The Zen Mirror
Every Day is a Good Day
By Jeff Brooks
"Every day is a good day" is a quote from a Zen koan, spoken
by Zen Master Yun Men, who lived and taught in 10th century China. It
is found in one of the most influential classics of Zen literature, The
Blue Cliff Record, a compilation of the sayings of many generations of
Zen Masters and practitioners.
What Yun Men meant by these words is an interesting question to investigate
and study. Here is what they mean to me:
To have the conviction that every day is a good day means that we are
really living our own lives. If we discriminate based on our own feelings
of happiness or unhappiness and say: "I wonder if today will be good,"
or "Today I am happy so it is a good day," or "Today I
am unhappy so today is a bad day," or "If something nice happens
to me today I will have the opinion that today is a good day," then
we lose our lives. That kind of attitude means we are living passively,
as if life is just something that happens to us. If we live this way we
have given up the direction of our own lives and we will inevitably decline.
To understand that every day is a good day takes courage. Because on
some days we will suffer. Then, when that is necessary, when that is the
reality of our lives, it is our day to suffer. That reality shifts, as
we all have experienced, from day to day, even from moment to moment.
It shifts as a result of our intention, as a result of our karma. Some
days we will be happy. Then it will be a good day to be happy. Some days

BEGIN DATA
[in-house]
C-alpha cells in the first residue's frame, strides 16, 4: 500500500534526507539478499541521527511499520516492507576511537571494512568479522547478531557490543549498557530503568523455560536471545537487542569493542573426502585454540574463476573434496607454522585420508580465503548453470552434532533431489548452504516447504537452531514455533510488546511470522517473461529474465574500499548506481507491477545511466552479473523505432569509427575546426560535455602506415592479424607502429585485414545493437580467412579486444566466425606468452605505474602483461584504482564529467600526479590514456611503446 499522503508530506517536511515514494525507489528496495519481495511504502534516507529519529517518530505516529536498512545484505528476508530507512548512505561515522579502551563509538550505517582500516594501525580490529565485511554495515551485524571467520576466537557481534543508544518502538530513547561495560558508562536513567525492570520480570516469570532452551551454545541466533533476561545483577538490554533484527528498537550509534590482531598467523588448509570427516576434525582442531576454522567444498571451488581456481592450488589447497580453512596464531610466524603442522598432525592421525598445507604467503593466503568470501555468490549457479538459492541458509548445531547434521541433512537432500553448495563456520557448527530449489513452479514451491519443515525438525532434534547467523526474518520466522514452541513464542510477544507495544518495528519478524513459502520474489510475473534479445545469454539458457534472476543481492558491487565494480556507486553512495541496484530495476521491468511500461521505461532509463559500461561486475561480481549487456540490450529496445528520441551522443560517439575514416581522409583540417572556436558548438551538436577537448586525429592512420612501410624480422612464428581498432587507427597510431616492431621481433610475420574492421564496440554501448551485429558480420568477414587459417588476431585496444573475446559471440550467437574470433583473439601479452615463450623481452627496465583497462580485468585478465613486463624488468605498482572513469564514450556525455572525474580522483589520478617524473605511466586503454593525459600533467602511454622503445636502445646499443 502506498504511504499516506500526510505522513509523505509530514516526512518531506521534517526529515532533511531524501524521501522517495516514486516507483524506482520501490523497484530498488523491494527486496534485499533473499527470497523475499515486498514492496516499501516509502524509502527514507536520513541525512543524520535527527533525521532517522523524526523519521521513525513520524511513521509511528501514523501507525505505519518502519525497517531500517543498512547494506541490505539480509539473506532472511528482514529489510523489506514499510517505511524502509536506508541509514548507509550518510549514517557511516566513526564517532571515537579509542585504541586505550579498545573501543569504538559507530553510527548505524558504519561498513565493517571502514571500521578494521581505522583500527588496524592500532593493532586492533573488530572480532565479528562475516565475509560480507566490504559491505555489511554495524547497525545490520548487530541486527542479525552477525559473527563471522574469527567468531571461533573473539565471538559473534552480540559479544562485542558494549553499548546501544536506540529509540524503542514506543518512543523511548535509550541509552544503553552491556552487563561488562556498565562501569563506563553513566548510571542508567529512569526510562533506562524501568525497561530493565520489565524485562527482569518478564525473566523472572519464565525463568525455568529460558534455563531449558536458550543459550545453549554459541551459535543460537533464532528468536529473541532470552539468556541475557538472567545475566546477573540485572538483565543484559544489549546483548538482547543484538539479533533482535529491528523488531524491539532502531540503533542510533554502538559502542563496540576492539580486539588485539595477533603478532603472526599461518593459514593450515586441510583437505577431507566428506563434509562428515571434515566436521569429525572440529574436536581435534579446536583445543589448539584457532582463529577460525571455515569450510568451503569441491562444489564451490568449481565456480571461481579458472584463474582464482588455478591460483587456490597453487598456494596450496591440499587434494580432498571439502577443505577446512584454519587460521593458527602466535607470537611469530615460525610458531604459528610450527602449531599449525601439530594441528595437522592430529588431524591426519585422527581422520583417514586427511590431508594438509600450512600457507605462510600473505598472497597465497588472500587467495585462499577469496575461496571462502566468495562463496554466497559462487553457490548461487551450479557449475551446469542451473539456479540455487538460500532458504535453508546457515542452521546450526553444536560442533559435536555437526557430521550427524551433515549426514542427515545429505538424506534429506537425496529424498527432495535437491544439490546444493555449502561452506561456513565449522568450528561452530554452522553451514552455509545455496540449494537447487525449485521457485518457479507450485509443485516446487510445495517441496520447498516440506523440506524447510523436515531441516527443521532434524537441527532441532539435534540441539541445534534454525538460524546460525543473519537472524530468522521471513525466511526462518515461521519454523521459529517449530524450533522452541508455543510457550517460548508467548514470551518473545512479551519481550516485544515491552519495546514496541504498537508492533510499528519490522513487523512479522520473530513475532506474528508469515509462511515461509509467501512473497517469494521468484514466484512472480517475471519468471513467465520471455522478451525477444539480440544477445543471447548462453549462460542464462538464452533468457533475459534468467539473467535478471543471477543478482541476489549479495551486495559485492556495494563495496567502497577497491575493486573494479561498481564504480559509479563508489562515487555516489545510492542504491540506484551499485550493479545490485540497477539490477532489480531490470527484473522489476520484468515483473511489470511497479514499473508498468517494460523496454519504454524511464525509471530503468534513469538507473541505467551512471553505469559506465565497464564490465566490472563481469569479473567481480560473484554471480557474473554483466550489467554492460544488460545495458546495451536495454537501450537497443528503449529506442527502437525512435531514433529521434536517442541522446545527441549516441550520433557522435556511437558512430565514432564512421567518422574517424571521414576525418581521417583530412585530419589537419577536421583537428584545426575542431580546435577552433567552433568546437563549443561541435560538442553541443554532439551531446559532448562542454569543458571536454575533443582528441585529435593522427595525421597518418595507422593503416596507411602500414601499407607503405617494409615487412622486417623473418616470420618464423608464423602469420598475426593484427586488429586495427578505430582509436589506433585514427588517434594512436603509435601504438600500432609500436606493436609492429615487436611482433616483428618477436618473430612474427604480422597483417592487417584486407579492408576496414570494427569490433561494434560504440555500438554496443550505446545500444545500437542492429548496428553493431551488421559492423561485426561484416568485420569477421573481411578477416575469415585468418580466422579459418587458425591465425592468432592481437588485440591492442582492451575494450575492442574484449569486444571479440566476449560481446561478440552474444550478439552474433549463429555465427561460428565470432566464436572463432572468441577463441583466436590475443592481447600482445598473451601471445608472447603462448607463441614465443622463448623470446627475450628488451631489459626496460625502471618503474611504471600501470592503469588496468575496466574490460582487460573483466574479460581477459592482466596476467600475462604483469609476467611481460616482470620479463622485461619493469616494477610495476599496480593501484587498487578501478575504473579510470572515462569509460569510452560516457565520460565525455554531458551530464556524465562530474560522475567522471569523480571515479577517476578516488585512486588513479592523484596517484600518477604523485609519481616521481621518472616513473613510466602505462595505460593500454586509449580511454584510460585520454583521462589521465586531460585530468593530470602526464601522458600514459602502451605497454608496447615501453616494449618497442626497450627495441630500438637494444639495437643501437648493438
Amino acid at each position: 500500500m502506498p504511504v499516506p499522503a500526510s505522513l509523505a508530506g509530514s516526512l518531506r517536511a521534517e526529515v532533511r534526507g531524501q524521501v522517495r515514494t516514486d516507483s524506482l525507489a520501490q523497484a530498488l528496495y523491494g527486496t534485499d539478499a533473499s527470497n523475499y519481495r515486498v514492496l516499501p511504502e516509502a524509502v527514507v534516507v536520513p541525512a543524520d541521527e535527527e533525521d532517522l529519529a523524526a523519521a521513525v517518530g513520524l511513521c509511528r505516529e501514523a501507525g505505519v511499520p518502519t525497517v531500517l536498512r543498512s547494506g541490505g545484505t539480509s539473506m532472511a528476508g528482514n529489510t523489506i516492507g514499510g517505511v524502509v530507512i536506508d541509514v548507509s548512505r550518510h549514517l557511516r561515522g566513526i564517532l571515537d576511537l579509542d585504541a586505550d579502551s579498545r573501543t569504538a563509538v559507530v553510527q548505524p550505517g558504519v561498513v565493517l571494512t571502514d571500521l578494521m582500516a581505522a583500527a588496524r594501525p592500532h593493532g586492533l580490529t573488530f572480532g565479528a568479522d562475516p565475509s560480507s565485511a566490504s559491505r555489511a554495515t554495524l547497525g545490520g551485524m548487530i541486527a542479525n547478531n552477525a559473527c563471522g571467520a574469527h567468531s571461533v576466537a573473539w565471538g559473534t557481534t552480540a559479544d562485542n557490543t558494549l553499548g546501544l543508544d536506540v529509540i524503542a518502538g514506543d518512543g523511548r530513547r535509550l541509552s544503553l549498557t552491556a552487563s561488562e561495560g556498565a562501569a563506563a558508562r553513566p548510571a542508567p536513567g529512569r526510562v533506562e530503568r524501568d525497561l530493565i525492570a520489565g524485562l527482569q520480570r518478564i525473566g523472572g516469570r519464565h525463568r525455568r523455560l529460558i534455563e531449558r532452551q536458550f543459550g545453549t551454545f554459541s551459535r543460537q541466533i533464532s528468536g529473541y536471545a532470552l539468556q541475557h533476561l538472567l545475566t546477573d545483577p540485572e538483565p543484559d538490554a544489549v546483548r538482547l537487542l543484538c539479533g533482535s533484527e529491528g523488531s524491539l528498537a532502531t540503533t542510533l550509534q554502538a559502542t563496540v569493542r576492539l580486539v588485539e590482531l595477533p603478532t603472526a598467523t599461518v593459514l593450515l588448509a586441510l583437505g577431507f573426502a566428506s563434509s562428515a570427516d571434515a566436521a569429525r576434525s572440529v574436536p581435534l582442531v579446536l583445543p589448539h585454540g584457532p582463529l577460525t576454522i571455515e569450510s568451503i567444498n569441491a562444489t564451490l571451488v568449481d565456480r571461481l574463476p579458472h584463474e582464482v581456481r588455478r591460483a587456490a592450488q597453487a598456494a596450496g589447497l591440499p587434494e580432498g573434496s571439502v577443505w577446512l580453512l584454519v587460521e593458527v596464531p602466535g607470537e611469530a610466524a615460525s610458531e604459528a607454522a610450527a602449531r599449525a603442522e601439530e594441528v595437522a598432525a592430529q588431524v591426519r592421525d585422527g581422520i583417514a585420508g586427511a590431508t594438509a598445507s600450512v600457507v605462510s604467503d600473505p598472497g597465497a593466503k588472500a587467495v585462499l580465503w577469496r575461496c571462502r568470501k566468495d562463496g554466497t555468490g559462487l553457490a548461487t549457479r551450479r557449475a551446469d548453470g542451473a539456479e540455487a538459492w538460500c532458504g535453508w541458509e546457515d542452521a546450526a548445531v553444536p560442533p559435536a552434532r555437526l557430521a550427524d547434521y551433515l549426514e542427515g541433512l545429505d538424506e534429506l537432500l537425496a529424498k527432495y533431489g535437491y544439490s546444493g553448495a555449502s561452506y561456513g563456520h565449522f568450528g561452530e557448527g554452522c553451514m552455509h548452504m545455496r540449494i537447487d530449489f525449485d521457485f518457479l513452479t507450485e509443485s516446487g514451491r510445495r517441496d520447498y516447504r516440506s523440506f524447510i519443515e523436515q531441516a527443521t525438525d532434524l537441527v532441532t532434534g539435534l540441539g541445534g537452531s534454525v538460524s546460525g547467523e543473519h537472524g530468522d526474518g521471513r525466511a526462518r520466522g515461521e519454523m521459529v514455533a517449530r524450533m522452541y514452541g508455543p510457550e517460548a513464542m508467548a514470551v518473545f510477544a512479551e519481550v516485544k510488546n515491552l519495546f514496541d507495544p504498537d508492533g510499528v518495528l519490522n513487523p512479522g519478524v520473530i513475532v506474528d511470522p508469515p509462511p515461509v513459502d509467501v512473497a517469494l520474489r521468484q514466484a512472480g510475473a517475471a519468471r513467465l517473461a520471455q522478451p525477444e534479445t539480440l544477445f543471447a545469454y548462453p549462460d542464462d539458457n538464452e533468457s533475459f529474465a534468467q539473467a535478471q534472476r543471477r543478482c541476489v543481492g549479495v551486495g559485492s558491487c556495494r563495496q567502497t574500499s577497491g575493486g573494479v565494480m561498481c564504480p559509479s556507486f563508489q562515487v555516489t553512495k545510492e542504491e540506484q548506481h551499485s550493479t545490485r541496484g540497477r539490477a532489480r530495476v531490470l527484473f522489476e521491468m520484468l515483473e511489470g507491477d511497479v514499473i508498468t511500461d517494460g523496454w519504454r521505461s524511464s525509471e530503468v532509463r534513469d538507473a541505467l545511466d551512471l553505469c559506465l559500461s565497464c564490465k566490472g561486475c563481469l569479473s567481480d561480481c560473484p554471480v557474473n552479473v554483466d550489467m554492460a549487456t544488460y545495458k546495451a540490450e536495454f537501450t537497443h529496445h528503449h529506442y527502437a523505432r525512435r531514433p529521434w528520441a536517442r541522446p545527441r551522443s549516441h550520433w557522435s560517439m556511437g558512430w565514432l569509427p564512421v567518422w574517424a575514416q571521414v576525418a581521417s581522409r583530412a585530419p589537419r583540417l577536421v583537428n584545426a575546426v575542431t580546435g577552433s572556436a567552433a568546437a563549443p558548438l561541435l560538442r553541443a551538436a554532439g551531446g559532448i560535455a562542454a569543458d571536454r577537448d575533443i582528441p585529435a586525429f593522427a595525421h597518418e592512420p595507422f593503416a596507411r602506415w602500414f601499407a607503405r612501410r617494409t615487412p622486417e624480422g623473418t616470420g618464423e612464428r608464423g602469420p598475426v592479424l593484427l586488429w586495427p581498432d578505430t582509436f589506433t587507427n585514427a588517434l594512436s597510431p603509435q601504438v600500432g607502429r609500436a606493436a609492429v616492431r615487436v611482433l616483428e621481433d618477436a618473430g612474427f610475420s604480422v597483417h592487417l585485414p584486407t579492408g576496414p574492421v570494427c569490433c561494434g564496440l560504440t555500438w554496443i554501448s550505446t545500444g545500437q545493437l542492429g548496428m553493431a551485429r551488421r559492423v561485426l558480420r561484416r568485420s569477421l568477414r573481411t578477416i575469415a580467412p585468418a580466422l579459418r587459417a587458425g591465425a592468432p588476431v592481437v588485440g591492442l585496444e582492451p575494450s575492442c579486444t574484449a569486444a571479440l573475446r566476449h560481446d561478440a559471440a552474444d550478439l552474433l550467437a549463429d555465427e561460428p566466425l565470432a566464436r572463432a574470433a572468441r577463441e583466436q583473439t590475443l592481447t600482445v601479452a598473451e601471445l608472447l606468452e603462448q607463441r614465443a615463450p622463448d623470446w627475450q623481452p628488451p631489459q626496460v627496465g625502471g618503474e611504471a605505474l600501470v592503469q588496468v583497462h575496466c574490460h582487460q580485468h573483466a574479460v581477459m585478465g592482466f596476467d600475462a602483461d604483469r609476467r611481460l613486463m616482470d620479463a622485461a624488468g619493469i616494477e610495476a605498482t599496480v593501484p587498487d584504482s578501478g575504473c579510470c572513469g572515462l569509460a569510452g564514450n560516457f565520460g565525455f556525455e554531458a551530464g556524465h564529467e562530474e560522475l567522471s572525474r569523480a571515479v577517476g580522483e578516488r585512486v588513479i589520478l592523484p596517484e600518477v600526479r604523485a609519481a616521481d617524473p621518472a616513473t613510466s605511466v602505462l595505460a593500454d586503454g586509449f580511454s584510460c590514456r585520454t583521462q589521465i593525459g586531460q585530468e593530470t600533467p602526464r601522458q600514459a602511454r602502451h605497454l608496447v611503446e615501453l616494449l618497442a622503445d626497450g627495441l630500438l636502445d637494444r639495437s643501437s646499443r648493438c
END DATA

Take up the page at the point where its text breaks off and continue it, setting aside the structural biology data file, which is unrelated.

we will have to struggle. Then it will be a good day to struggle. Some
day we will need to fight. Then it will be a good day to fight. Some day
it will be our day to die. Then, as Black Elk said, it will be a good
day to die.
This attitude can seem contradictory to our familiar mental habits. We
might prefer it to be untrue, because the implication of thinking this
way is that we are responsible for our own lives. However, in fact, we
are. And if we treat every day as a good day to face what we face, then
our lives begin to change.
When we learn a new kata we are asked to move in unfamiliar ways. At
first it is difficult and awkward. Then our movement becomes agile and
powerful. If the kata is well made we see good results from our effort
to master it. The kata is asking us to change our physical habits in a
way that adds skill, removes obstructions, makes us more free.
That is the way it is with this sense of every day is a good day. We
can work it as a kind of philosophical kata. By applying it, testing it,
using it frequently, it will change our mental habits and the quality
of our life. This philosophical kata, this koan, will help us eliminate
the obstructions which hinder our freedom, and through our effort, bring
us strength and peace.
Why do we print this on dojo mugs? A practitioner once asked a Zen Master:
"What do you do once you become enlightened?" The Zen Master
said: "Have a cup of tea." Be ready.
About the author:
Jeffrey M. Brooks holds a Go Dan Fifth Degree Black Belt in Matsubayashi
Shorin Ryu, training in Okinawa, Japan and the USA. He is a practitioner
in the Soto Zen tradition. He has an M.F.A. from NYU Film School and works
as a speechwriter for public figures. He is founder and director of Northampton
Karate in Northampton, Massachusetts, offering classes daily for adults
and children since 1988. Through Northampton Zendo he leads meditation
programs for the members of the karate dojo, the community, as well as
special programs for prison inmates and youthful offenders. (www.northamptonkarate.com)